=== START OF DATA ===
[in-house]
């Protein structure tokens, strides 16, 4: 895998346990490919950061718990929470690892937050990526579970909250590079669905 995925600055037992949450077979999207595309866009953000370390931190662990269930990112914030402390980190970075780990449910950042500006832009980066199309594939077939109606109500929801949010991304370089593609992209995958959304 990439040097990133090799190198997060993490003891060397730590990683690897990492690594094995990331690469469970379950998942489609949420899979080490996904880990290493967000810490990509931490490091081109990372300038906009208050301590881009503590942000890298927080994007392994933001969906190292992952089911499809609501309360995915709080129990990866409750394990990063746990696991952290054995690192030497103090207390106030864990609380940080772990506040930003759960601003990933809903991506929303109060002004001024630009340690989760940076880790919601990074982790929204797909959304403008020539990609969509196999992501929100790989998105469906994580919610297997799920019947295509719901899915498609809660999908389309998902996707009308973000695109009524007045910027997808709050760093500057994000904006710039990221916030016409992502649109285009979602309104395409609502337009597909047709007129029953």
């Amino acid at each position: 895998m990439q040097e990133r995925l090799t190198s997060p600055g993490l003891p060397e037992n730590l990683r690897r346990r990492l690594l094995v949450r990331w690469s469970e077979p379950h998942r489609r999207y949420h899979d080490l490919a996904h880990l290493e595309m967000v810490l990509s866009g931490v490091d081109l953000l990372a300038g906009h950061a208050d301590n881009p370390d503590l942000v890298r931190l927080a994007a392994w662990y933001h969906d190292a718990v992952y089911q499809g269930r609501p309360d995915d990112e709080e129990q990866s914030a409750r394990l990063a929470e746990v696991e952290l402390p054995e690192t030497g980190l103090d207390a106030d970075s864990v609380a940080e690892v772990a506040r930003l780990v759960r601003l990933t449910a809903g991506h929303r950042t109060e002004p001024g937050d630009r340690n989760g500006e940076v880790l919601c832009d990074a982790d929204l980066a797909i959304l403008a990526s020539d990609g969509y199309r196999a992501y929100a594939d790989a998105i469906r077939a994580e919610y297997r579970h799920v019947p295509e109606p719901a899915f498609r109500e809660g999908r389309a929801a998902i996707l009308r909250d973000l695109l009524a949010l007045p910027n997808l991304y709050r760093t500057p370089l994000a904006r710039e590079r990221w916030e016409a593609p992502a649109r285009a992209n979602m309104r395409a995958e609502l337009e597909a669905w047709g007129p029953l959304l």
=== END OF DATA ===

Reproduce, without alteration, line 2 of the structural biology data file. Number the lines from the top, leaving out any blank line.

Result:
């Protein structure tokens, strides 16, 4: 895998346990490919950061718990929470690892937050990526579970909250590079669905 995925600055037992949450077979999207595309866009953000370390931190662990269930990112914030402390980190970075780990449910950042500006832009980066199309594939077939109606109500929801949010991304370089593609992209995958959304 990439040097990133090799190198997060993490003891060397730590990683690897990492690594094995990331690469469970379950998942489609949420899979080490996904880990290493967000810490990509931490490091081109990372300038906009208050301590881009503590942000890298927080994007392994933001969906190292992952089911499809609501309360995915709080129990990866409750394990990063746990696991952290054995690192030497103090207390106030864990609380940080772990506040930003759960601003990933809903991506929303109060002004001024630009340690989760940076880790919601990074982790929204797909959304403008020539990609969509196999992501929100790989998105469906994580919610297997799920019947295509719901899915498609809660999908389309998902996707009308973000695109009524007045910027997808709050760093500057994000904006710039990221916030016409992502649109285009979602309104395409609502337009597909047709007129029953």